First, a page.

Ah, I see. I’ll take a listen when I get to work later.
26% is indeed very low. Maybe take more time when learning new vocab to help stick it into your brain. Also try to do your reviews often, the less you wait the higher the chances you will remember what you learnt a few hours ago.
For global rules on how to use on’ or kun’yomi, there have been plenty of explanations in this thread already, just scroll up a little
I feel less worried now; I got about 70% on this mornings reviews of 60 items or so. I will take more time with the lessons in the future. And yes, I will read about on’ and kun’yomi. Thanks!
Thank you! So much to learn and pronunciation is a whole new ball of wax, it seems, that I’ll gently review until I feel more comfortable with kanji. Since I just squeed over the fact that I can count to ten, I’m not in a rush.
I also agree - there’s at least 5 or 6 radicals in the first unit of lessons that are incorrect to call “radicals.”
As a total noob, why aren’t they radicals? Is there some official list or definition of a radical? Are they different from KaniWani radicals, and should I worry about them?
There’s a list of 214 traditional radicals developed in China and pretty universally adopted for use in both Chinese and Japanese dictionaries as an indexing tool. But, uh, they’re not very clear for beginners and need some streamlining for a new, adult learner. The traditional radicals and their meanings and names are most useful for looking up kanji using a Japanese dictionary, not an English-Japanese dictionary. https://en.wikipedia.org/wiki/Kangxi_radical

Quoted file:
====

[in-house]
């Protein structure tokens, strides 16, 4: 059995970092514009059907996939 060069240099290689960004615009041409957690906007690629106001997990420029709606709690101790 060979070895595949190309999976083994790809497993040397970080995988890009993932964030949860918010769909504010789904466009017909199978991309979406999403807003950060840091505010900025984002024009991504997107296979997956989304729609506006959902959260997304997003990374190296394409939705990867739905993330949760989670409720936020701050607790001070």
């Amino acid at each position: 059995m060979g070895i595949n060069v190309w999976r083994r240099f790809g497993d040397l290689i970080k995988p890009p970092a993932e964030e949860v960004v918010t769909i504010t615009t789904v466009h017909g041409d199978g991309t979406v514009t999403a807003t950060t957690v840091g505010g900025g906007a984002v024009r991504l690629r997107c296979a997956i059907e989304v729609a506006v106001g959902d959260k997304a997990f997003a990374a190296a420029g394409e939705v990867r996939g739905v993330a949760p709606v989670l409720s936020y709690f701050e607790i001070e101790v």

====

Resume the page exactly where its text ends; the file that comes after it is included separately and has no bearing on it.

The traditional radicals work differently in that each kanji only has one of them. They’re not meant to be used for remembering all the parts of a kanji.
You don’t need to worry about them unless you a) want to use a paper kanji dictionary, b) want to describe kanji to Japanese people without writing the kanji, or c) want to take the Kanji Kentei (a kanji proficiency exam for natives)
As far as WaniKani goes, you should think of those dictionary radicals and what WaniKani calls radicals as completely different things. WaniKani radicals are building blocks designed to make it easier to learn kanji initially. The traditional radicals are only useful for… well what Leebo just replied with.
Is this where I ask the new people questions?
I think I’ve caused enough trouble here I just really like the kanji and I don’t mind going through fifty extra steps to try to understand them. Taking the kanji kentei, even just the baby levels, has been bouncing around in the back of my head . . . Anything that gets you to 2000 kanji is as good as any other method
What’s your favorite color? Any hobbies?
If you want to take that test, then more power to you. That’s just all the more reason to think of the traditional radicals and WaniKani radicals as completely separate things. You’ll have to learn the traditional ones elsewhere and the WaniKani radicals are only a tool specific to the site itself.
My favorite color is pink, the color of Apprentice.
Thanks for clarifying! I won’t worry about learning them, but now I know what they are at least.
If you like kanji, and you don’t mind tests (or you’re really weird and love them like me) then I highly recommend the kanji kentei.
I took level 5 on Sunday and I really enjoyed the experience. As soon the application period for the next test starts in July I’m going to sign up for level 4.
So im forgetting what the radicals are called if it looks the same but is different like 丁 i remember it as street and forgot it was nail. What should i do?
Make street a synonym on the nail radical. You can do it on the item page.
Oh i didnt know you could do that thanks!
So, um, just a follow up a few days after starting. I already love WaniKani, even if it’s just a review so far, because typing out responses reminds me to SLOW DOWN when reading kanji.